This week’s Manic Street Preachers track lookback from the iconic 1998 album This Is My Truth, Tell Me Yours sees us pay a visit to Capel Celyn. If you haven’t heard of it, you aren’t alone – for it hasn’t existed since 1965. 

The fate of Capel Celyn is the subject to this week’s track, Ready for Drowning. But what was Capel Celyn and how does it tie into this song, which also features a mid-track sample from the Michael Radford film of 1984 by George Orwell, namely John Hurt as Winston saying: “I will bring the whole edifice down upon their unworthy head.”

But if I was to tell you that what happened to Capel Celyn lead to the rise of the Welsh national party Plaid Cymru and contributed to the movement we know now as devolution, and had a fate that is still felt in the form of anger in Wales to this date, would you believe me? Read on….

Capel Celyn was a rural community in North West Wales, located in the Afon Tryweryn valley. Set amongst a smattering of rural farmsteads was a chapel, burial ground, school, post office and an old Quaker meeting place known as Hafod Fadog. 

For centuries, this little, Welsh speaking community did its own thing, with generations of families tending to the farms and living what we’d now know as a true rural idyll until 1957, when it was proposed that Capel Celyn was to be drowned in order to create a new reservoir primarily for industry in the city of Liverpool.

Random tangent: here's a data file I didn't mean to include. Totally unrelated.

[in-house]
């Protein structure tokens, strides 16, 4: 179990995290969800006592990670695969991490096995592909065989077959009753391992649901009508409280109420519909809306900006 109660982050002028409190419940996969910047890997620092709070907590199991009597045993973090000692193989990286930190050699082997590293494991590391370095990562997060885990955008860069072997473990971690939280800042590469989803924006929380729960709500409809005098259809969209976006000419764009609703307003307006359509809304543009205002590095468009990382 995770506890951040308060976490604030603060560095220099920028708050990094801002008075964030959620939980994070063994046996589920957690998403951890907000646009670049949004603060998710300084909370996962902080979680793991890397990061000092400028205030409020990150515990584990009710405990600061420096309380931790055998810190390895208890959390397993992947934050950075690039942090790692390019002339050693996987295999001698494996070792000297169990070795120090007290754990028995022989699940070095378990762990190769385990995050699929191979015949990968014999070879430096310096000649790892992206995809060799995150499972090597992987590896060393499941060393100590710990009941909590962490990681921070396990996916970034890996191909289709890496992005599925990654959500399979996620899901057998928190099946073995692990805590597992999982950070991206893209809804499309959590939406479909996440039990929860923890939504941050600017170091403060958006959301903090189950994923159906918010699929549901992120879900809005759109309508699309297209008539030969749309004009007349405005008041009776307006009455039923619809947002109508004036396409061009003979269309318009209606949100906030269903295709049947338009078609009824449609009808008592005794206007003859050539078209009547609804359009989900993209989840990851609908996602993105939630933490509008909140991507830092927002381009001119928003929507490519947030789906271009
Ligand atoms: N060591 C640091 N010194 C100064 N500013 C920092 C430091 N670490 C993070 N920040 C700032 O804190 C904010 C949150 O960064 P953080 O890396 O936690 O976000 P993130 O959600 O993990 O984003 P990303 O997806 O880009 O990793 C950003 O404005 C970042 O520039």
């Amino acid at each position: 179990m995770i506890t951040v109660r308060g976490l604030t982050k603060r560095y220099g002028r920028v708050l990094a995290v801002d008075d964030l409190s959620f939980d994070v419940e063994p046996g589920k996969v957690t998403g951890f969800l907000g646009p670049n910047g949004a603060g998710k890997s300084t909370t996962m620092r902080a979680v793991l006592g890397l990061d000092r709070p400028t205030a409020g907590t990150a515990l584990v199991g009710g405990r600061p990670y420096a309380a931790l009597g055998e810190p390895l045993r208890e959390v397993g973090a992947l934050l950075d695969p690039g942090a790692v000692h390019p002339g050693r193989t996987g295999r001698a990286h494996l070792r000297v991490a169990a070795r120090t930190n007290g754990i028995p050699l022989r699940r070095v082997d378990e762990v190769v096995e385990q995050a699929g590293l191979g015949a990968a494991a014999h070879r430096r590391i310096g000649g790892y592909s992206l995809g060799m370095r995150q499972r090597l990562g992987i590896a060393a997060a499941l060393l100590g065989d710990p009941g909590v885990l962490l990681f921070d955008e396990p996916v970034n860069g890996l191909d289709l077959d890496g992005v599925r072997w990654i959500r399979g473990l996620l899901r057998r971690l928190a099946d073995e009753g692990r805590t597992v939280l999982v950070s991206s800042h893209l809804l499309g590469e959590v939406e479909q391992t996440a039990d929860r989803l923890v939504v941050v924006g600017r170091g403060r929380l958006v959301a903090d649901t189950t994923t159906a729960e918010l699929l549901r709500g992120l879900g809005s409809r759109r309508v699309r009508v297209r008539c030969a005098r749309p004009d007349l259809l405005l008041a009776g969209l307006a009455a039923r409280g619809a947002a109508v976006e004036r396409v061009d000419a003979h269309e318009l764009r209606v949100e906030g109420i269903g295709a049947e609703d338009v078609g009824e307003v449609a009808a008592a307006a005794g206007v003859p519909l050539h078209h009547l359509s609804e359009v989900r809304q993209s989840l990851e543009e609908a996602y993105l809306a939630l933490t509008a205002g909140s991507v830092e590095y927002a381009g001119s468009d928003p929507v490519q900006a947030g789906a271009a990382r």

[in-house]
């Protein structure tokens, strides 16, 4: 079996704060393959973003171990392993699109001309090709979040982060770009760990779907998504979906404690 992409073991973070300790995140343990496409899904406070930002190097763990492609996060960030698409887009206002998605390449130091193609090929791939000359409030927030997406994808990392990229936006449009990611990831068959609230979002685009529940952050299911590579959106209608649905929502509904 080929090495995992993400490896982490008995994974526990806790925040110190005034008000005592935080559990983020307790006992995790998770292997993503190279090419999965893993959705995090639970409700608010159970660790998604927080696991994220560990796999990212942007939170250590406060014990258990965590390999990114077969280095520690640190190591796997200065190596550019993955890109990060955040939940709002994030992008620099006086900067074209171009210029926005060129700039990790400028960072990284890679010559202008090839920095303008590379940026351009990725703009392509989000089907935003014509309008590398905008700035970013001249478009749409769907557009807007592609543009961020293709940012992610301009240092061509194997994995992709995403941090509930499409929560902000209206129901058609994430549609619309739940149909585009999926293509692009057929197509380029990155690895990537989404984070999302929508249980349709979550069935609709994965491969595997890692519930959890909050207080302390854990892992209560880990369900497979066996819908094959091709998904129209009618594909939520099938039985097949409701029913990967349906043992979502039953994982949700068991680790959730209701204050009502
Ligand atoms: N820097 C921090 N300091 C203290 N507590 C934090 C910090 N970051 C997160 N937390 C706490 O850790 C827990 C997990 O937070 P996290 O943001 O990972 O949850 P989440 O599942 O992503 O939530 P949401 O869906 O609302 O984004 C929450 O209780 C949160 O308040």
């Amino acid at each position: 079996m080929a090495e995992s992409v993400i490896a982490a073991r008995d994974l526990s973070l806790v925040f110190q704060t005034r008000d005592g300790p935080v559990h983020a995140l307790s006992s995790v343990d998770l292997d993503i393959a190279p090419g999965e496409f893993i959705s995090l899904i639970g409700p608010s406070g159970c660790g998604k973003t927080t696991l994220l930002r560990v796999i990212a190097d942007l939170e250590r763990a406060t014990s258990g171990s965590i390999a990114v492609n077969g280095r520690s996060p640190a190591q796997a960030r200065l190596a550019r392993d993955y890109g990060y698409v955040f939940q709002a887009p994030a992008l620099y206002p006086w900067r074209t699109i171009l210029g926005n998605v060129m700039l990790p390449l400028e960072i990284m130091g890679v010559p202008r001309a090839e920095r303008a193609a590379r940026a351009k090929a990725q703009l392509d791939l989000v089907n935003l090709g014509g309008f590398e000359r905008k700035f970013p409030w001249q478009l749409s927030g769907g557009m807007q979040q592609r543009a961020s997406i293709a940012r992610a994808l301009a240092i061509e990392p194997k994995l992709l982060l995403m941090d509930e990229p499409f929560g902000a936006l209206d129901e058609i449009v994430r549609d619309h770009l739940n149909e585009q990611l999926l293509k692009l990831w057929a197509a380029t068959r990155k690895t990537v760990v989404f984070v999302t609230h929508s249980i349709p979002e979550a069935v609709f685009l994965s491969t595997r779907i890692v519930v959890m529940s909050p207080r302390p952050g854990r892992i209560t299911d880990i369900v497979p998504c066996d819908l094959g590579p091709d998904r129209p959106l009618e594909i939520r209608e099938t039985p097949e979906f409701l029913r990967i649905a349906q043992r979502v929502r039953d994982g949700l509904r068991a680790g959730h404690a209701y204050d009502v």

Whereas today, you’d expect consultation after consultation and an extremely long planning process, those in charge of the decision had no interest in talking to residents or waiting for a decision. Despite unanimous opposition from the local community and Welsh politicians across different divides, by utilising a planning loophole whereby the drowning of the village to create the reservoir was mandated by an act of parliament, any pleas fell on deaf ears. 

In 1962, when the act of parliament was passed, there was no Welsh office, no devolution and this meant despite 35 out of 36 Welsh MPs voting against the proposal (the 36th did not vote), the plan was passed through thanks to the votes of English parliamentarians, an outrage which was the spark for the fire that led to Welsh demands for devolution and the rise of Plaid Cymru. 

And so, in 1965, Capel Celyn was drowned, quite literally and sometimes, when the reservoir is low, you can still see some remains of what was left behind. 

Stones from the old chapel were reused in the construction of the Capel Celyn memorial chapel, which overlooks the reservoir that stands where it once did. 

Families who had relatives buried in the cemetery were given the option of moving them to another cemetery. Eight bodies were disinterred and the remainder left. All headstones were supposed to be removed, and the cemetery was to be covered in layers of gravel, then concrete, but this was not done.

To this day, 58 years on, Capel Celyn is not forgotten. Near to the sunken village, remains a piece of graffiti which has become a shrine for both the Welsh nationalism movement and those who still feel anger for the village’s fate. 

Painted in the early 1960s on the ruins of a ruined cottage by author and journalist Meic Stephens, it simply reads “Cofiwch Dryweryn”, literally translating as “Remember Tryweryn”